How to prove “ If (A is included in B) then (A Intersection Complement of B is equal to the null set) ” using only set algebra laws?

This statement is quite easy to prove using logic ( and the constant F = " Falsum" = the proposition equivalent to any logical falsehood).

But I cannot manage to prove it simply with the laws of the algebra of sets. I mean, without analysing the statement in terms of an arbitrary x belonging to the sets involved.

Is it simply the definition of inclusion in the algebra of sets? ( So that it would not be possible to prove it? )

By the laws of the algebra of sets, I mean :

https://www.math-only-math.com/laws-of-algebra-of-sets.html

• What is "Inter Complement"? – zoli Apr 14 at 6:58
• @zoll. I meant " the Intersection of the set A and of the set Complement of B" – Eleonore Saint James Apr 14 at 7:29

You are given that $$A \subseteq B$$, but in your linked laws of algebra for sets, the only principle involving $$\subseteq$$ is:

$$A \subseteq B \Leftrightarrow B' \subseteq A'$$

... meaning that there is no rule in this list that allows you to rewrite the $$\subseteq$$ into any of the set-algebraic operations you really want to work with, i.e. $$\cap$$, $$\cup$$, $$'$$, and $$\emptyset$$

So no, with the rules as given, you can't derive $$A \cap B' = \emptyset$$ from $$A \subseteq B$$

Well, that's no fun!

OK, let's see how we could rewrite the fact that $$A \subseteq B$$.

Well, one option is to, as you already say, define $$A \subseteq B$$ as $$A \cap B' = \emptyset$$ .. but that's no fun either :P

$$A \cap B = A$$

In fact, I really like that one as a definition of $$A \subseteq B$$: if $$A \subseteq B$$, then that means that anything in $$A$$ is automatically in $$B$$, meaning that intersecting the set with $$B$$ does not put any further requirements on the objects we're talking about, and so their intersection should indeed just be $$A$$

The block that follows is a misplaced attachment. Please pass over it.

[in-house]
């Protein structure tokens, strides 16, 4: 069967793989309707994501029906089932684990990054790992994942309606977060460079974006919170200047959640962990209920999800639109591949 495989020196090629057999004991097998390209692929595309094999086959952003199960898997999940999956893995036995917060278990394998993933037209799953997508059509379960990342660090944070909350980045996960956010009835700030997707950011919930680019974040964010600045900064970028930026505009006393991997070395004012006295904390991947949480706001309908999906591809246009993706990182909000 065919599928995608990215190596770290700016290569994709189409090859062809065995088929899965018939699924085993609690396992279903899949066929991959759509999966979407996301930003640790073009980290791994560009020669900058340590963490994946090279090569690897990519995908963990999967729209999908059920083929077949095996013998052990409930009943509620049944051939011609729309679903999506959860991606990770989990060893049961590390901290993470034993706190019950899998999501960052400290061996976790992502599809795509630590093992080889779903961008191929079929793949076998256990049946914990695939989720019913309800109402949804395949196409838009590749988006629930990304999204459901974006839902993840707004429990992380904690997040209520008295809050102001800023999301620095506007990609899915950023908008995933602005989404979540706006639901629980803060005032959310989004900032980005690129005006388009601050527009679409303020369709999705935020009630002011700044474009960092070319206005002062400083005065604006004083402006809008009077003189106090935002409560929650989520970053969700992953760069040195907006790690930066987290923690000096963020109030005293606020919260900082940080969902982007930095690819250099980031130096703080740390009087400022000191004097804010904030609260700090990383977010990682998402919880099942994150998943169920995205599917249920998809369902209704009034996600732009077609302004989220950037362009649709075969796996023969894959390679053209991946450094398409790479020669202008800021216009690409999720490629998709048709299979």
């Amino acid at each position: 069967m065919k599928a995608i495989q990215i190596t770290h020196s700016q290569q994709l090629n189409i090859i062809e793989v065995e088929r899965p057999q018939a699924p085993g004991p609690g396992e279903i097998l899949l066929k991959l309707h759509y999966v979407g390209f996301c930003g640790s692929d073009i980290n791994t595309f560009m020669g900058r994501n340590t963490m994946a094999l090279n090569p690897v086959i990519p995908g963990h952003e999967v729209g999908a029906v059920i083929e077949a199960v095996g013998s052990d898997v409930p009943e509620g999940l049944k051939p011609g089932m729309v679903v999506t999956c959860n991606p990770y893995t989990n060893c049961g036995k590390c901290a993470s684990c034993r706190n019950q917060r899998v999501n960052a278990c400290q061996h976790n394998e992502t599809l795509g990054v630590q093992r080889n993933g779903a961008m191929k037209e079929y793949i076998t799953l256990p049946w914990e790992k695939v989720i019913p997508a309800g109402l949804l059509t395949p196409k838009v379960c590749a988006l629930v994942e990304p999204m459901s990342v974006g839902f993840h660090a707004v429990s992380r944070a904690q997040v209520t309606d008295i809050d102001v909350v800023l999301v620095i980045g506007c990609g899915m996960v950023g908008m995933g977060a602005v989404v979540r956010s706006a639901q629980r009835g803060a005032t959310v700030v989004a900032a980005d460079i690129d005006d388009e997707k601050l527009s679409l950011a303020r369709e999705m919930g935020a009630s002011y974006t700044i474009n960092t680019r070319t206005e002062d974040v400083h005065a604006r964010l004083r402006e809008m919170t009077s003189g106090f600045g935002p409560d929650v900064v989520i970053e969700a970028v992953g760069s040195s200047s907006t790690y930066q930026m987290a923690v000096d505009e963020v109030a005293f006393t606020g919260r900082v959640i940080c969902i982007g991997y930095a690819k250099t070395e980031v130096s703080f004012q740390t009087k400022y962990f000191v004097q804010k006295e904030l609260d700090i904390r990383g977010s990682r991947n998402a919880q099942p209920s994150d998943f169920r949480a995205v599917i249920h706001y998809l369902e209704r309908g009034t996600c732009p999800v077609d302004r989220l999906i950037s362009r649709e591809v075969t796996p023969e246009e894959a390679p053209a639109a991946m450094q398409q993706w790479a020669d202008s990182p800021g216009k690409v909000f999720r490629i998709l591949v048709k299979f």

So now let's take this piece of information, and see if we can derive $$A \cap B' = \emptyset$$:

Well:

$$A \cap B' \overset{A \cap B = A}{=} (A \cap B) \cap B' \overset{Associative}= A \cap (B \cap B') \overset{Complement}= A \cap \emptyset \overset{Annihilation}= \emptyset$$

Yay! (though notice: neither Complement nor Annihilation are in your list of rules ... but they really should be! Those are really, really elementary algebraic principles)

Well, you mean $$A\subseteq B\Rightarrow A\cap \overline B=\emptyset$$.

[Suppose $$x\in A\cap \overline B$$. Then $$x\in A$$ and $$x\in \overline B$$. Thus by hypothesis $$x\in B$$ and $$x\in\overline B$$, i.e., $$x\in B\cap\overline B$$. But $$B\cap \overline B = \emptyset$$ and so $$A\cap \overline B = \emptyset$$. Done.]

We have $$A\cap \overline B \subseteq B\cap \overline B$$ since by hypothesis $$A\subseteq B$$ and the intersection operation is monotonous.

Moreover $$B\cap \overline B = \emptyset$$ and so from above $$A\cap \overline B \subseteq \emptyset$$. Since also $$A\cap \overline B\supseteq \emptyset$$, we obtain $$A\cap \overline B=\emptyset$$. Done.

• The OP asked for the way to prove it without using this method. – Graham Kemp Apr 14 at 7:47
• My question was to know whether the proposition could be derived from some ( hypothetically) more primitive formula, without using any set theoretic tool ( such as the membership relation). In other words, whether it could be proved inside the algebra of sets as a self contained theory). – Eleonore Saint James Apr 14 at 7:49